One last tip, if you suspect someone attempting to steal your identity or maybe a spouse might want to open an account in your name without your permission, then you should request that all 3 credit bureaus call you before allowing any new applications to be processed in your name. I learned the hard way, no need for you to do the same! Happy Investigating!!
Upon filing a Petition for Divorce, there is a minimum waiting period of 60 days, unless there is some type of family violence exception. However, very few divorces are completed in less than 90 days and those cases usually involve little to no property and usually no children of the marriage. If you have children or property, you will have what is called a Temporary Hearing within 14 days of filing your Divorce Petition. At that hearing, the parties will figure out who lives where, who drives what, who pays what bills, and when each party will have possession of the children. After the Temporary Hearing, hopefully we have a cooling off period for 45 to 60 days for everyone to adjust to their new life before we discuss long term settlement or begin the discovery process. Next post will explain the discovery process.
That question cannot be answered in a blog because I need more facts. Why did you get behind on your house payments? Do you have income to make the payments now? Do you have any other debts that you are unable to pay?
When you file a chapter 13 or chapter 7 bankruptcy, all collection efforts stop. That means creditors cannot foreclose on your home or repossess your car. Most people want to file a chapter 13 bankruptcy so they can keep their home, but many times I recommend that my clients abandon ship and I will tell you why! In a chapter 13, all of your debts are put into a big pot, you make a monthly payment to the chapter 13 trustee, usually for 3 to 5 years, and he pays all of your creditors a little bit every month. Now, this is the problem, most people could not afford to make their regular house payment before, but now they not only have to make the house payment, but they also have to make a payment to the chapter 13 trustee. When you come into my office, I will ask, can you afford to make the house payment and all your necessaries to live (electric, food, gasoline, etc.) If the answer is yes, then you might be a good candidate for a chapter 13. The next question is, after paying your house payment and all your necessaries do you have any money left over at the end of the month to make a payment to the chapter 13 trustee? Remember, you have to pay back all of those missed house payments over 3 to 5 years, along with any other debts thrown into that big pot. So, if you or your spouse lost a job for a while and got behind on your house payments, but now have a way to make the current house payments then you could be a good candidate for a chapter 13 bankruptcy. However, many people file a chapter 13 bankruptcy when their income has not increased nor has their expenses decreased and by filing a chapter 13 bankruptcy they are only putting a band aid on a gushing wound! Trust me, 2 years later you will be upon foreclosure again and asking me, did I file bankruptcy for nothing? And I will say, I told you 2 years ago you couldn't afford this home and you need to abandon this ship!! Please don't let your pride get in the way because you will only be more disappointed that you didn't abandon ship sooner.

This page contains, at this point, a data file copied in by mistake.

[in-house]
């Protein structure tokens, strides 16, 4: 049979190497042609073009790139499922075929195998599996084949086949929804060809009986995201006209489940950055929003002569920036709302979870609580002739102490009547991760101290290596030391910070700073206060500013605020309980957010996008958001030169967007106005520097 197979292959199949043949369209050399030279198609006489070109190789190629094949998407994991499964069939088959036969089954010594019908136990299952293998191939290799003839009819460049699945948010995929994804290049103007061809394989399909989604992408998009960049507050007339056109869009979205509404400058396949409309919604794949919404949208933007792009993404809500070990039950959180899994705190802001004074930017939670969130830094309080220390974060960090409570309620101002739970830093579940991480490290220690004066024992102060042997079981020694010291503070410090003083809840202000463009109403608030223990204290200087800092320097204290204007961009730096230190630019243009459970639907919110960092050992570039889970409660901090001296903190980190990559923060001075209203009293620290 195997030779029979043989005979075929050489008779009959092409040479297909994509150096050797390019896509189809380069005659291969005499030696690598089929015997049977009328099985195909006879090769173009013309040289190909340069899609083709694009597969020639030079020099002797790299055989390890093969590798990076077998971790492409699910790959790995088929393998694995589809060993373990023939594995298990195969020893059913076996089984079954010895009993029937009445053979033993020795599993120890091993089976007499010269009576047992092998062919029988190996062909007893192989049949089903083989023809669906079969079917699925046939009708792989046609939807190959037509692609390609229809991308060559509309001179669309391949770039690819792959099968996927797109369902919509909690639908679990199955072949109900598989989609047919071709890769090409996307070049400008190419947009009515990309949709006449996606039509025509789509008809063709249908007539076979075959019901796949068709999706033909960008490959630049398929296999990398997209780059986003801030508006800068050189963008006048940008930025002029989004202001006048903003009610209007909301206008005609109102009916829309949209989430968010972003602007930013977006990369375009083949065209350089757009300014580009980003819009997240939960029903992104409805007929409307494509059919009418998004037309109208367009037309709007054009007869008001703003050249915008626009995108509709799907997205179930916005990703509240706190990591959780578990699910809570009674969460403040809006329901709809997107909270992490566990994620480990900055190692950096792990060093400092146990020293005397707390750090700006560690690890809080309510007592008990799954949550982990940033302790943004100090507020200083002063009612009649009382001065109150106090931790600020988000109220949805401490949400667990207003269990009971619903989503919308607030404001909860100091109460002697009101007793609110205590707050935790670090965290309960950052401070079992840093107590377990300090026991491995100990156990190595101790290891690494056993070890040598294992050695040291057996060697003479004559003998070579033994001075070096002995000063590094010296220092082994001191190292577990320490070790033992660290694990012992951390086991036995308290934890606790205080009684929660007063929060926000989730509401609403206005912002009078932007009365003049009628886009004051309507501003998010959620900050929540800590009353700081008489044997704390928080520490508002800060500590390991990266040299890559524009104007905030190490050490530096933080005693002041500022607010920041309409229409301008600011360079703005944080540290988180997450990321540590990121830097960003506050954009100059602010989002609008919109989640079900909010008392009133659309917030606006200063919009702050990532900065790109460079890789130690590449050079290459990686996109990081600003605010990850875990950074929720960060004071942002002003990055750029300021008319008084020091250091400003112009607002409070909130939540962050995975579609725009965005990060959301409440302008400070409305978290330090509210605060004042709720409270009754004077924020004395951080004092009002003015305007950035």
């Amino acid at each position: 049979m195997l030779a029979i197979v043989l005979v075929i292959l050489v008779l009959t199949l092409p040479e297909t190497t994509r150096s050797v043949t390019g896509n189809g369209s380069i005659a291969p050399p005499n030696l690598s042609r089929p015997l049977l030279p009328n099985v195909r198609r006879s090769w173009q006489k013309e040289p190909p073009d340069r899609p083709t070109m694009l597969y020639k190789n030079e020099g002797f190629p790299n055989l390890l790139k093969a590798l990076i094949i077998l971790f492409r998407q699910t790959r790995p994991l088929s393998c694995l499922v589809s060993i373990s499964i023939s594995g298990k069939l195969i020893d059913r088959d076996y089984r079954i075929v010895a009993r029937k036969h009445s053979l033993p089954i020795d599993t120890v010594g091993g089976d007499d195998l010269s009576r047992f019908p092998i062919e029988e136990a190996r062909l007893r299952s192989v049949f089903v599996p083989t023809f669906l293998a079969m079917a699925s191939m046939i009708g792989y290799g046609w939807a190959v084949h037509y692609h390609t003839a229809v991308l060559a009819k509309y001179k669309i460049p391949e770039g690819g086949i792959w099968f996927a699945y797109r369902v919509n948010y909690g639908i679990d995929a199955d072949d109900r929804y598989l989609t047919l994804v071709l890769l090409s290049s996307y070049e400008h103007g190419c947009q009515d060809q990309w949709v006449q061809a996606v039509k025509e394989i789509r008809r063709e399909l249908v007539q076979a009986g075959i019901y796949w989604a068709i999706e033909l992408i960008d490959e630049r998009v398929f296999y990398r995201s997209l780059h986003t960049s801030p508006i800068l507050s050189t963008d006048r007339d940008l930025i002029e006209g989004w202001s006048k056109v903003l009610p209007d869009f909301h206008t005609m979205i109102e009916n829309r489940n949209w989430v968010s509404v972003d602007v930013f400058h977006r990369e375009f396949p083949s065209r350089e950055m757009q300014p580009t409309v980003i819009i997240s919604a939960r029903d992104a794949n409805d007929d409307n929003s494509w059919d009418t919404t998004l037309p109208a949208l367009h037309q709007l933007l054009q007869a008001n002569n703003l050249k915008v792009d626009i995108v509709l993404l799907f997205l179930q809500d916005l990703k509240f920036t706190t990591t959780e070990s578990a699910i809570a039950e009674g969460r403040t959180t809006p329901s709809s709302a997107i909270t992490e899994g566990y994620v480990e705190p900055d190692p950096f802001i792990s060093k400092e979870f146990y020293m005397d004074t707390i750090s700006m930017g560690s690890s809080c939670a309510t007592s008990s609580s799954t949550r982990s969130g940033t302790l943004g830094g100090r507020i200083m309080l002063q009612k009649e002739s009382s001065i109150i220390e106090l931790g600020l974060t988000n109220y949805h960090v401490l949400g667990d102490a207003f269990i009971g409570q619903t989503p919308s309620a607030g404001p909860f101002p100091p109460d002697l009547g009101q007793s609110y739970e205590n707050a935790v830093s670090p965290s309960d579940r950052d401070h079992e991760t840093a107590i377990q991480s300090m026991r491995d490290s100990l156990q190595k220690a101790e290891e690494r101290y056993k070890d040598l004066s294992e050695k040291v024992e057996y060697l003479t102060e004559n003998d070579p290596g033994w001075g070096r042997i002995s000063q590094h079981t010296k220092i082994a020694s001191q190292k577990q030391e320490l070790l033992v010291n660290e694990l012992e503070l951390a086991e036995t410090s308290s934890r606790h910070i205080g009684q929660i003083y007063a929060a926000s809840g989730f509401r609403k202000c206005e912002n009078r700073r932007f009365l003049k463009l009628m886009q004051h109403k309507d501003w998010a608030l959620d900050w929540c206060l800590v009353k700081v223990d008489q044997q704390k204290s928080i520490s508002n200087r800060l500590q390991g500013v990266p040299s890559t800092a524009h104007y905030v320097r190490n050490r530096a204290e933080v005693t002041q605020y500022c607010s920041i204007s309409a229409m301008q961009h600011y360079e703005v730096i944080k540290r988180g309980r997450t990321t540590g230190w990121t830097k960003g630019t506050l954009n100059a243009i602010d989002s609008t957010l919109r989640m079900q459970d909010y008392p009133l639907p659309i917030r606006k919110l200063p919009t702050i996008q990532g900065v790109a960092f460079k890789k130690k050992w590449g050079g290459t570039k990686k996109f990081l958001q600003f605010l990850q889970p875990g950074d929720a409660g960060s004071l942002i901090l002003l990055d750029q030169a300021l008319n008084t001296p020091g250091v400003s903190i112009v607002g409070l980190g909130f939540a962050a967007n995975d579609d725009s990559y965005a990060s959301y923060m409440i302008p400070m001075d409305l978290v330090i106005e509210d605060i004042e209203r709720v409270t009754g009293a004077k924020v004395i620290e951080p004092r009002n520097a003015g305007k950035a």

The real question is: do you want to regret not getting a lawyer? The Texas Supreme Court released standardized forms to help pro se litigants (that's you without a lawyer) file a divorce without retaining a lawyer. The good news is that if you are married for a short period of time and have not accumulated many assets, then the forms will work for you. However, there are many things to think about: 1) Are you splitting retirement accounts, if so, you will need a QDRO, which is not provided in the standardized forms; 2) Are you transferring real property or personal property to another spouse, if so, you will need additional legal documents; 3) Is one spouse taking on the full indebtedness of a loan on real property (your homestead), if so, you will need additional language in your decree to insure your name is removed from the loan and additional legal documents to insure you can retrieve the property back if the spouse fails to make payments to the creditor; 4) Do you really believe your spouse is telling you the truth when he/she says the settlement is fair. There are many other variables to think about that cannot be discussed in a blog. At the very least, pay a lawyer for a real consultation, remember, you get what you pay for! We will meet with you to discuss your situation and if we believe you can obtain a divorce with the standardized forms, we will assist you in filling out those forms for a fee. Visit the following website for more information on the Texas Supreme Court Divorce Forms: http://texaslawhelp.org/resource/divorce-in-texas.